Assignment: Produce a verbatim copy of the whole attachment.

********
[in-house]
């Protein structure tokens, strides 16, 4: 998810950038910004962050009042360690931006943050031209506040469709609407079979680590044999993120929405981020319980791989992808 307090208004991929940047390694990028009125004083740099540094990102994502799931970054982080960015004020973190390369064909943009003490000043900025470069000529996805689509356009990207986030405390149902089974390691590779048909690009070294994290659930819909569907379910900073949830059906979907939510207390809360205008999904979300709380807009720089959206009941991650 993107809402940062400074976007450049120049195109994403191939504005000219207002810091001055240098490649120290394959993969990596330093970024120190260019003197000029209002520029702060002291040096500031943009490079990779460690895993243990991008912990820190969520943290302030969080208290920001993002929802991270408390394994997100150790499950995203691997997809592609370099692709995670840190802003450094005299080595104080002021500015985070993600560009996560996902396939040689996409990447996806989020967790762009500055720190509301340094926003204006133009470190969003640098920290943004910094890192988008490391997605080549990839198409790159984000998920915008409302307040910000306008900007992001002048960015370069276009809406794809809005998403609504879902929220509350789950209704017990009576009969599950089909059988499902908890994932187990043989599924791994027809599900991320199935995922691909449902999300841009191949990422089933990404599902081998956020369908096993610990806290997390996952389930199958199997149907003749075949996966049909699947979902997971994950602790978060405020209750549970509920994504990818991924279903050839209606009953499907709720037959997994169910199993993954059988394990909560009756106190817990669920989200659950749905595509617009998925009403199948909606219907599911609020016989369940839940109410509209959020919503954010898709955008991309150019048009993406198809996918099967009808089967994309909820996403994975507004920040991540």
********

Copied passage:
[in-house]
């Protein structure tokens, strides 16, 4: 998810950038910004962050009042360690931006943050031209506040469709609407079979680590044999993120929405981020319980791989992808 307090208004991929940047390694990028009125004083740099540094990102994502799931970054982080960015004020973190390369064909943009003490000043900025470069000529996805689509356009990207986030405390149902089974390691590779048909690009070294994290659930819909569907379910900073949830059906979907939510207390809360205008999904979300709380807009720089959206009941991650 993107809402940062400074976007450049120049195109994403191939504005000219207002810091001055240098490649120290394959993969990596330093970024120190260019003197000029209002520029702060002291040096500031943009490079990779460690895993243990991008912990820190969520943290302030969080208290920001993002929802991270408390394994997100150790499950995203691997997809592609370099692709995670840190802003450094005299080595104080002021500015985070993600560009996560996902396939040689996409990447996806989020967790762009500055720190509301340094926003204006133009470190969003640098920290943004910094890192988008490391997605080549990839198409790159984000998920915008409302307040910000306008900007992001002048960015370069276009809406794809809005998403609504879902929220509350789950209704017990009576009969599950089909059988499902908890994932187990043989599924791994027809599900991320199935995922691909449902999300841009191949990422089933990404599902081998956020369908096993610990806290997390996952389930199958199997149907003749075949996966049909699947979902997971994950602790978060405020209750549970509920994504990818991924279903050839209606009953499907709720037959997994169910199993993954059988394990909560009756106190817990669920989200659950749905595509617009998925009403199948909606219907599911609020016989369940839940109410509209959020919503954010898709955008991309150019048009993406198809996918099967009808089967994309909820996403994975507004920040991540």